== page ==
It is the largest heroin bust in Ohio history, according to state officials. Ninety-two men and women have been named in a 203-count indictment according to the Cleveland Scene, all accused of playing various roles in a drug trafficking ring that brought heroin in from other states to area addicts and residents.
“These defendants used firearms and violence to fund an operation that brought heroin and the death it causes from across the country into Greater Cleveland,” said U.S. Attorney Steven Dettelbach at a press conference.
Dubbed “Operation Fox Hound”, the investigation involved multiple agencies at the local, state, and federal levels.
The demand for heroin in Cuyahoga Counties and beyond is growing and it’s being fueled by heroin trafficking and a steady supply. This collective effort by the defendants to bring heroin into the area would begin in cities like Atlanta and Chicago, both named as points of origin for the drugs.
The defendants involved in this drug ring are accused of not only fueling the local heroin epidemic, but also of using violence to do so. Charges on the indictment include everything from heroin trafficking to the possession of firearms and money laundering.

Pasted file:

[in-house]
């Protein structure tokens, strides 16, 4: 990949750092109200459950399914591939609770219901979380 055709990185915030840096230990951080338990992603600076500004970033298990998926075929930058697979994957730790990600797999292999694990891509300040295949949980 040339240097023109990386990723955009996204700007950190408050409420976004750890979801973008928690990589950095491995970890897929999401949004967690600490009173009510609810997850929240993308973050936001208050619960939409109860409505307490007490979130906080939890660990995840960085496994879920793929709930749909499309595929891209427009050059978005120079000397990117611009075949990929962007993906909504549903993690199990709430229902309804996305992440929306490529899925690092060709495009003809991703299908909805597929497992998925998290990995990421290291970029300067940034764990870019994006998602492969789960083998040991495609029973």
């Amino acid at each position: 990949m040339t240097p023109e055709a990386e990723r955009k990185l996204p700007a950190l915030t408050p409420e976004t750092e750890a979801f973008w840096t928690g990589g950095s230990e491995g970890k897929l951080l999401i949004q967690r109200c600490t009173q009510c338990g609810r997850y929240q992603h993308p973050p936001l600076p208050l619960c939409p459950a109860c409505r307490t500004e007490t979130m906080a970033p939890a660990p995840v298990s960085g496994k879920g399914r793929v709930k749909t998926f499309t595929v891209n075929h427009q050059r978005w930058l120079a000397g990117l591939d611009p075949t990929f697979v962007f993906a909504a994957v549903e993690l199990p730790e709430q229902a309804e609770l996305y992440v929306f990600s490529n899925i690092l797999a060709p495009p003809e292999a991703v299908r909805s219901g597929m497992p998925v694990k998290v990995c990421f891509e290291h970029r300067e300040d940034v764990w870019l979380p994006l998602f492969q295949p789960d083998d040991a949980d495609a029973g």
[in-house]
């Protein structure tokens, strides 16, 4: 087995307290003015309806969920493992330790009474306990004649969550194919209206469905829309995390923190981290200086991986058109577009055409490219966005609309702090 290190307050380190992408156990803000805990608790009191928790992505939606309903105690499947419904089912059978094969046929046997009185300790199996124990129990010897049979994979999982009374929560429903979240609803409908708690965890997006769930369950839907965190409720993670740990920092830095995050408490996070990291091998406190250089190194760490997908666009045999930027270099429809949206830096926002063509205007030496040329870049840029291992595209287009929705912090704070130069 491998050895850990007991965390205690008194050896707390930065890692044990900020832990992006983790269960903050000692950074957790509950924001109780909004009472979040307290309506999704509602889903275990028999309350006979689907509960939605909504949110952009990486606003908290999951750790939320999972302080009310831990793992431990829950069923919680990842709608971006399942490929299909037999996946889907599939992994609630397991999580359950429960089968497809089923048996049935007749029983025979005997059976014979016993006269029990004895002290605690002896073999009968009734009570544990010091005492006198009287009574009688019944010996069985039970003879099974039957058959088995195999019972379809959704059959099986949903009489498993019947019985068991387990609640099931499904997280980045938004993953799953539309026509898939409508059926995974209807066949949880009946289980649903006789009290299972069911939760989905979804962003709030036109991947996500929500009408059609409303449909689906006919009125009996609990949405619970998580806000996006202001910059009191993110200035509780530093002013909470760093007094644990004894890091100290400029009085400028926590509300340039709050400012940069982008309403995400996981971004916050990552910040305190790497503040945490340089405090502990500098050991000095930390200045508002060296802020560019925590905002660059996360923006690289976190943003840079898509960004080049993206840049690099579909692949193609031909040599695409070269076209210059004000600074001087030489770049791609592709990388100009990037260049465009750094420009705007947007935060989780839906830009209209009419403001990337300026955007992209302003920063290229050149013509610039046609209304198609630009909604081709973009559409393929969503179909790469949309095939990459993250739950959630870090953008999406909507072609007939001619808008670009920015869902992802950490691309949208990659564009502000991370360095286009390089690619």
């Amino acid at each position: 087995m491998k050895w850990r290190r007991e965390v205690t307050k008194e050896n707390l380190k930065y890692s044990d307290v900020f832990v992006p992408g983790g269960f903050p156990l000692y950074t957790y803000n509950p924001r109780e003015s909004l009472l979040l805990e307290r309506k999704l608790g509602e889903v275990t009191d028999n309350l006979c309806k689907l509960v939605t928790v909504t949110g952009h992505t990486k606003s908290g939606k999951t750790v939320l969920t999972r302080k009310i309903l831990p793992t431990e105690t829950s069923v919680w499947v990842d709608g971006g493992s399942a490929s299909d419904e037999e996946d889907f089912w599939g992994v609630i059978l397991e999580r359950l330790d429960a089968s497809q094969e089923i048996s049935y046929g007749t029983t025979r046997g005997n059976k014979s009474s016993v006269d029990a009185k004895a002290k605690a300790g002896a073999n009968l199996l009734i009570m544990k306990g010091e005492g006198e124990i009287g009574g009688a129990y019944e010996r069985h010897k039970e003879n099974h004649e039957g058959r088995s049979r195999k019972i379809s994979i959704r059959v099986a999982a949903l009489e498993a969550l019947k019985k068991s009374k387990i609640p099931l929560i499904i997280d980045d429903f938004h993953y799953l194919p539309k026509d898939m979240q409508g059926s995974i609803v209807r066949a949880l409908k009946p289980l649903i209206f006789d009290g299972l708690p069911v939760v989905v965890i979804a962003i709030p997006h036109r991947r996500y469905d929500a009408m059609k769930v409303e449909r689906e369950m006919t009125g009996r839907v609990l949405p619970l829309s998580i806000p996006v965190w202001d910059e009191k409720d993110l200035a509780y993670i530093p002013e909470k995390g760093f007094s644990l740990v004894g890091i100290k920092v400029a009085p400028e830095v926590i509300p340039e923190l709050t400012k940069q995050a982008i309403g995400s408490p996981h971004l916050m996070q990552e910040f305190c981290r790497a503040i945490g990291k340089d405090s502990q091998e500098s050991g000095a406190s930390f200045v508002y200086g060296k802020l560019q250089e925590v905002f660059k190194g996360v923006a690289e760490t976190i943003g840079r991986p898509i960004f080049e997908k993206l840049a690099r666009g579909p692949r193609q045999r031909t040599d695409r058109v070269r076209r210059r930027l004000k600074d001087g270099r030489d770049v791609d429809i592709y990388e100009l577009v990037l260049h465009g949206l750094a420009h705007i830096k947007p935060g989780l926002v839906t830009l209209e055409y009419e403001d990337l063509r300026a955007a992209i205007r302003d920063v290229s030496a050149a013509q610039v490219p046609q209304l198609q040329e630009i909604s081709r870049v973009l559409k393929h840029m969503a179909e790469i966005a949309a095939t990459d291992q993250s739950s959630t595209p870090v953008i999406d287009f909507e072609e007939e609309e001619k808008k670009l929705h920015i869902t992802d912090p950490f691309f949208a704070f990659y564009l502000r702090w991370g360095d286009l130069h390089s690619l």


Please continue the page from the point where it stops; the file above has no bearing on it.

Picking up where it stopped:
As is true in many other locales across the country, the heroin problem in Ohio is on the rise. The rising numbers of heroin arrests, emergency room visits, and treatment center admissions is due in part, ironically, to law enforcement crack downs on the prescription drug trade.
Oxycodone, the “drug of choice” for many in recent years has gotten harder to get a hold of, and more expensive. Heroin, also an opiate, has rushed in to take its place and is able to provide a much more intense high for a fraction of the cost.
As evidence of that, Dr. Joan Papp of the MetroHealth Center Emergency Room says the same people who are showing up for heroin overdoses are those who would have been using oxycodone or similar prescription opiates just a few years ago.
“We’ve noticed a lot more heroin users in the ER…and you’re not seeing the lower rungs of society, you’re seeing young, middle-class people from the suburbs,” she explained.
Criminal penalties for these defendants, should they be found guilty, will be serious. Even possession of heroin can land you in prison. Possessing less than a single gram of heroin is still a felony charge.
If you’ve been arrested for heroin possession or any felony drug charge, contact our offices to see how we might be able to help.